Two authors independently selected studies for inclusion and extracted study data. We applied the Cochrane 'Risk of Bias' tool and used the GRADE process to assess evidence certainty. We estimated treatment effects using random-effects meta-analysis. Results for continuous outcomes were expressed as a mean difference (MD) or as a standardised mean difference (SMD) when investigators used different scales. Dichotomous outcomes were expressed as risk ratios. All estimates were reported together with 95% confidence intervals (CI).
We included 33 studies enrolling 2056 participants. Twenty-six new studies were added to this 2019 update. Seven studies originally excluded from the 2005 review were included as they met the updated review eligibility criteria, which have been expanded to include RCTs in which participants did not meet criteria for depression as an inclusion criterion.
Psychosocial interventions included acupressure, cognitive-behavioural therapy, counselling, education, exercise, meditation, motivational interviewing, relaxation techniques, social activity, spiritual practices, support groups, telephone support, visualisation, and voice-recording of a psychological intervention.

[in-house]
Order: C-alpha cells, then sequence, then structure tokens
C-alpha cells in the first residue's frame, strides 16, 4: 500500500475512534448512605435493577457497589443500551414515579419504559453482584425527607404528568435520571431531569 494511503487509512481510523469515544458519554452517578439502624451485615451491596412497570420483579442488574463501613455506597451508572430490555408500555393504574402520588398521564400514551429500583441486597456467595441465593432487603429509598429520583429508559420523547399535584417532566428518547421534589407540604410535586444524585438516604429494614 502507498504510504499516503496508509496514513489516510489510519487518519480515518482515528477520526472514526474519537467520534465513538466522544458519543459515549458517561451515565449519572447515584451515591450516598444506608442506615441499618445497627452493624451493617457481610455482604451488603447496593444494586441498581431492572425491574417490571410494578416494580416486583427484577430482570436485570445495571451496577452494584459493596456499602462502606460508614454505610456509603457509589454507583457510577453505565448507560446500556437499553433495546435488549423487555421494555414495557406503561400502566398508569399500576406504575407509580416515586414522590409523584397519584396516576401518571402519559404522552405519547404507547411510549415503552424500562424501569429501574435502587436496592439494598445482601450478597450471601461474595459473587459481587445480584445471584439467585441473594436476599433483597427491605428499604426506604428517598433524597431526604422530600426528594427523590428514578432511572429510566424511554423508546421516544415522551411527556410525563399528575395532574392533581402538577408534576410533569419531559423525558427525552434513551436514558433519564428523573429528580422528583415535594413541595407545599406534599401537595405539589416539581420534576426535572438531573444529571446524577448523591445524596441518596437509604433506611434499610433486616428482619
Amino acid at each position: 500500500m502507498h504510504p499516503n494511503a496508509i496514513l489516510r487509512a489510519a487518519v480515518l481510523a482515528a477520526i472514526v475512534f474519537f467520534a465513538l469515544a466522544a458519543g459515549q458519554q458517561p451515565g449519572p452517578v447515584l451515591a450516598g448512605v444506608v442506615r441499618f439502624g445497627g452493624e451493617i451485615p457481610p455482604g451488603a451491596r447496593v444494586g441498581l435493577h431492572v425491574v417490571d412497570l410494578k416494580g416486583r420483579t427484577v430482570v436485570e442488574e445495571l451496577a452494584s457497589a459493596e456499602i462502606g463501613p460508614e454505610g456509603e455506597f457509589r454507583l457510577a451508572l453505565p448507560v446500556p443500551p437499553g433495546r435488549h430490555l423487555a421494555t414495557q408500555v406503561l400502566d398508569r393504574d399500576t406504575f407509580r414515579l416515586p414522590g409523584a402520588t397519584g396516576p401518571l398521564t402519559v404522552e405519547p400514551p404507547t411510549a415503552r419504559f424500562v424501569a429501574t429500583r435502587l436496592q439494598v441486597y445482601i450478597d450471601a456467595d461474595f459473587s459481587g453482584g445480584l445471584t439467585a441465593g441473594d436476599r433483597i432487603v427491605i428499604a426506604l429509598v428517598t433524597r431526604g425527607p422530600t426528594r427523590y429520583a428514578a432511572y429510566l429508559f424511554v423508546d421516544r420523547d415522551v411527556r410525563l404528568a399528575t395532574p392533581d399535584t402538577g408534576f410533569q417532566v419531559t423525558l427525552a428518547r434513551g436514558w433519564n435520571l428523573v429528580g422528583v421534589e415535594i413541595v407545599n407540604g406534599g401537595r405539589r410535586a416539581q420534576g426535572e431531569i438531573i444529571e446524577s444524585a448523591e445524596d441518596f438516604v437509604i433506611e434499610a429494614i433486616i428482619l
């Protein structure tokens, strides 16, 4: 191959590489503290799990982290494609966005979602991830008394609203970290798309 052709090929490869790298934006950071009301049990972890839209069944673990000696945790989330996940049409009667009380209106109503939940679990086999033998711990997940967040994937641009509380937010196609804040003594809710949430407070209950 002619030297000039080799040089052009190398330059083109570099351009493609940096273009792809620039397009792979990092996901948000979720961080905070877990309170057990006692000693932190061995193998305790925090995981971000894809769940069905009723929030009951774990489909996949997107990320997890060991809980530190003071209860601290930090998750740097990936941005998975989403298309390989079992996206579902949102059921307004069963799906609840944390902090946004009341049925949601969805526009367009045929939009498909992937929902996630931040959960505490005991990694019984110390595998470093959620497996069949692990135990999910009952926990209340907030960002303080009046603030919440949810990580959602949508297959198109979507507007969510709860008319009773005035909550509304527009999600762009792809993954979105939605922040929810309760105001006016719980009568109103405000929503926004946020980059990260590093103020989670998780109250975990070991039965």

The duration of study follow-up ranged between three weeks and one year. Studies included between nine and 235 participants. The mean study age ranged between 36.1 and 73.9 years.
Random sequence generation and allocation concealment were at low risk of bias in eight and one studies respectively. One study reported low risk methods for blinding of participants and investigators, and outcome assessment was blinded in seven studies. Twelve studies were at low risk of attrition bias, eight studies were at low risk of selective reporting bias, and 21 studies were at low risk of other potential sources of bias.
Cognitive behavioural therapy probably improves depressive symptoms measured using the Beck Depression Inventory (4 studies, 230 participants: MD -6.10, 95% CI -8.63 to -3.57), based on moderate certainty evidence. Cognitive behavioural therapy compared to usual care probably improves HRQoL measured either with the Kidney Disease Quality of Life Instrument Short Form or the Quality of Life Scale, with a 0.5 standardised mean difference representing a moderate effect size (4 studies, 230 participants: SMD 0.51, 95% CI 0.19 to 0.83) , based on moderate certainty evidence. Cognitive behavioural therapy may reduce major depression symptoms (one study) and anxiety, and increase self-efficacy (one study). Cognitive behavioural therapy studies did not report hospitalisation.